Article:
Origin of holismhol(o)- + -ism
An example of holism is a theory that believes you cannot break things down to study them, but instead that everything has to be understood in relation to the whole or the sum of its parts.
- The theory that living matter or reality is made up of organic or unified wholes that are greater than the simple sum of their parts.
- A holistic investigation or system of treatment.
(countable and uncountable, plural holisms)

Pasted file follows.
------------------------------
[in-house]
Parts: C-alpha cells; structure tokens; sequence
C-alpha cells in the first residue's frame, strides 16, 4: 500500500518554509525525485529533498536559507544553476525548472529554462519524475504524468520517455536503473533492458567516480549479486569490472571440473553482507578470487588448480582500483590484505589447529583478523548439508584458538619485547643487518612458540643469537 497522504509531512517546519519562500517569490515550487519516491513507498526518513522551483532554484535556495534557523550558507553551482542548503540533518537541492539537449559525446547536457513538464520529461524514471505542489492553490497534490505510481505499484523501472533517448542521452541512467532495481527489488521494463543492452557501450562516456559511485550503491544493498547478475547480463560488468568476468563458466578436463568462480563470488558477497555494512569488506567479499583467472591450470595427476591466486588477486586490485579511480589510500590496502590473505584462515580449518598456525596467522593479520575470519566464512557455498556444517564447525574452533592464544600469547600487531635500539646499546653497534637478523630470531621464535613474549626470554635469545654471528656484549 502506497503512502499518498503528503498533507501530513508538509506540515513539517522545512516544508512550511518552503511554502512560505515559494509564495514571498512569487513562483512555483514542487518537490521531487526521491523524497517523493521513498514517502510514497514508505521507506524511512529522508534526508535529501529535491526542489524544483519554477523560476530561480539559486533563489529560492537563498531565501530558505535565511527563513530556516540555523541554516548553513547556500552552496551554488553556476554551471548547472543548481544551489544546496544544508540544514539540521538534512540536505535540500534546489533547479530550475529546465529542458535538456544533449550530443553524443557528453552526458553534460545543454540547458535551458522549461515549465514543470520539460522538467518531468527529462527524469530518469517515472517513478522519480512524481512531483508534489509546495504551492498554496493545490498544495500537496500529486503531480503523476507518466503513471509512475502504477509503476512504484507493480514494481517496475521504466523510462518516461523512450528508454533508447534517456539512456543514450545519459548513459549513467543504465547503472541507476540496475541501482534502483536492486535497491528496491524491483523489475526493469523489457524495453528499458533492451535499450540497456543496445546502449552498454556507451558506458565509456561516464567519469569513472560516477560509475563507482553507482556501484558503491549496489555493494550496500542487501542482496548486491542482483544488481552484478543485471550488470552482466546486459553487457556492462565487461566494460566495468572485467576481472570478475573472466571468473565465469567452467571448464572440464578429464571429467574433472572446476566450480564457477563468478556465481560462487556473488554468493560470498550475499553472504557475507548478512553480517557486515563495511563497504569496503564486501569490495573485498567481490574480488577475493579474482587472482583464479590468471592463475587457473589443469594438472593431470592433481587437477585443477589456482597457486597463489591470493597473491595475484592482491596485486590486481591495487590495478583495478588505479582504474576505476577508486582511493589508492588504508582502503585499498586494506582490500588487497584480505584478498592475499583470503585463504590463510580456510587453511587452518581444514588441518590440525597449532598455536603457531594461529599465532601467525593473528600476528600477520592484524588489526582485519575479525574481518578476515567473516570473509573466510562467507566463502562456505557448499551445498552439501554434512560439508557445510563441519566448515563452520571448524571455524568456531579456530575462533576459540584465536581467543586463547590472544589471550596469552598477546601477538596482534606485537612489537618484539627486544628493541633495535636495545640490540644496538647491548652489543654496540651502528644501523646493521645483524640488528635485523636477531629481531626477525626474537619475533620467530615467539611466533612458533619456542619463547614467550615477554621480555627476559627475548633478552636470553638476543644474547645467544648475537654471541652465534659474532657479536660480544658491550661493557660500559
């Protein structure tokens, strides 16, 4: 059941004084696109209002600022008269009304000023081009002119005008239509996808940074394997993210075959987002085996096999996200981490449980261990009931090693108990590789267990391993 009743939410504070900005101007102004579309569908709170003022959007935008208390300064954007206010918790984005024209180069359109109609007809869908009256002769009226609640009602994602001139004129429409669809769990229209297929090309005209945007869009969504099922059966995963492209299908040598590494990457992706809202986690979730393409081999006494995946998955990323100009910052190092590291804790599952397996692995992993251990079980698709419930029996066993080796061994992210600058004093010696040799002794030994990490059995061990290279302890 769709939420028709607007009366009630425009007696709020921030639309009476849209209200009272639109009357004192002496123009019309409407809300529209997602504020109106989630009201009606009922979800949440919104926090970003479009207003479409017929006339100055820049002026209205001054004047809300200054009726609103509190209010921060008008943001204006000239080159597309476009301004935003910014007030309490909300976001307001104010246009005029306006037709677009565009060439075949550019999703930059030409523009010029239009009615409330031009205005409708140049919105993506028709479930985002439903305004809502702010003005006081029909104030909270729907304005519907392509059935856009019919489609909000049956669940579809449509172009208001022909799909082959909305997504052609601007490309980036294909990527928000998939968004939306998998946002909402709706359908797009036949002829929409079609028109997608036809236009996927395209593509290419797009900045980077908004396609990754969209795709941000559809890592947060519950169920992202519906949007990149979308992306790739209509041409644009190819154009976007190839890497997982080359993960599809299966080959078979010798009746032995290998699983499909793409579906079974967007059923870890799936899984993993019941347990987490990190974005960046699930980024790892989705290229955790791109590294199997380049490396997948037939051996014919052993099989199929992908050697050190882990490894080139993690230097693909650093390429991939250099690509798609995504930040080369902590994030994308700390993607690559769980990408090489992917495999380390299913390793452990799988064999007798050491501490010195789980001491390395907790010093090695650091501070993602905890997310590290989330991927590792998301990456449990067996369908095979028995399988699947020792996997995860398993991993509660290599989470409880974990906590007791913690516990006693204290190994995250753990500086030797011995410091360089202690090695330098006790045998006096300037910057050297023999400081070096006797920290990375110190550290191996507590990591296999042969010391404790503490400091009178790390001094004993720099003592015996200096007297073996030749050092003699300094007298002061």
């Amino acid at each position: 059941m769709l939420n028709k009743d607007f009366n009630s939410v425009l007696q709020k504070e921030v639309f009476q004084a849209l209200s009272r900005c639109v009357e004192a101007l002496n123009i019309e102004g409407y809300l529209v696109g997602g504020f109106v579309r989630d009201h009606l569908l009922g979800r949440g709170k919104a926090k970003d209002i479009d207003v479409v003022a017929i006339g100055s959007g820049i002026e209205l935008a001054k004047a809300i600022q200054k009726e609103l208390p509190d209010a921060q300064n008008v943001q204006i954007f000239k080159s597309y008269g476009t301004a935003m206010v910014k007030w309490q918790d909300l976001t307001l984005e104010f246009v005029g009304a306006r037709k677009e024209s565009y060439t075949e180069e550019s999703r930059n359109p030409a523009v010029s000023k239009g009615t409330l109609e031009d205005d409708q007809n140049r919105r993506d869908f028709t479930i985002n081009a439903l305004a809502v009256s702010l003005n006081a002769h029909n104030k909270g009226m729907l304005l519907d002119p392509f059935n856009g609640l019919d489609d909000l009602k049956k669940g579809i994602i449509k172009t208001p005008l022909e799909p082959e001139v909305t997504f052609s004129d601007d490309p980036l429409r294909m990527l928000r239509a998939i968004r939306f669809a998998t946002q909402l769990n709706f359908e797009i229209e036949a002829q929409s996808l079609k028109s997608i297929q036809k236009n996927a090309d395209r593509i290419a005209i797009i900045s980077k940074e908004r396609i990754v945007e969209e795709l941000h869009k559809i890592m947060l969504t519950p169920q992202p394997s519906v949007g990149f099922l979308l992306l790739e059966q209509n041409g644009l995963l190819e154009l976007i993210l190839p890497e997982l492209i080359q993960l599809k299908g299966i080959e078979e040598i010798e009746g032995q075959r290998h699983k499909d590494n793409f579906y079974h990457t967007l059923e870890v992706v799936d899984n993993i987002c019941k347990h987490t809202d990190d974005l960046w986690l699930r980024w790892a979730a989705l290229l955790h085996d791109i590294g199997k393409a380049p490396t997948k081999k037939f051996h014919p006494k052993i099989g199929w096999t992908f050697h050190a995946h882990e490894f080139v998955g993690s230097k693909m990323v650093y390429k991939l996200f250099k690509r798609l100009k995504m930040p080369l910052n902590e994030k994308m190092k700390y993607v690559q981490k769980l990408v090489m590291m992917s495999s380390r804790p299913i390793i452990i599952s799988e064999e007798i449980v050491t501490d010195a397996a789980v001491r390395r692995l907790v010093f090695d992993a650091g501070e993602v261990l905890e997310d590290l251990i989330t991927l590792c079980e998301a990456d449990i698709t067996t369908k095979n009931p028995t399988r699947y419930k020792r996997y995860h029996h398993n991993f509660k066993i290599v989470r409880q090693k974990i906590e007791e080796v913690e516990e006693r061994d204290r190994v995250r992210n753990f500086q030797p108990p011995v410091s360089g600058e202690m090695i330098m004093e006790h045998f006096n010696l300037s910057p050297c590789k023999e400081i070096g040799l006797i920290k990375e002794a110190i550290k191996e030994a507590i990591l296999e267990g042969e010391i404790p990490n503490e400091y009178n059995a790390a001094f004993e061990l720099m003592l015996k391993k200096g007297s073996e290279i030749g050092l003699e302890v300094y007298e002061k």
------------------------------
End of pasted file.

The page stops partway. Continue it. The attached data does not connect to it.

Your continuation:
- A theory or belief that the whole is greater than the sum of the parts.
- A practice based on such theory or belief.
From hol- (“whole, entire, total”) + -ism.
- a form of addiction, either physical dependency or obsessive dependency.
The term "-holism" is not an accepted medical term, but is a fairly prominent neologism.
From alcoholism, one of the first addictions to be widely identified both medically and socially.
It should be noted that the word alcoholism is broken up into the root, "alcohol", and the suffix "-ism", not "alco" and "-holism". The suffix "-holism" is thus a result of false splitting.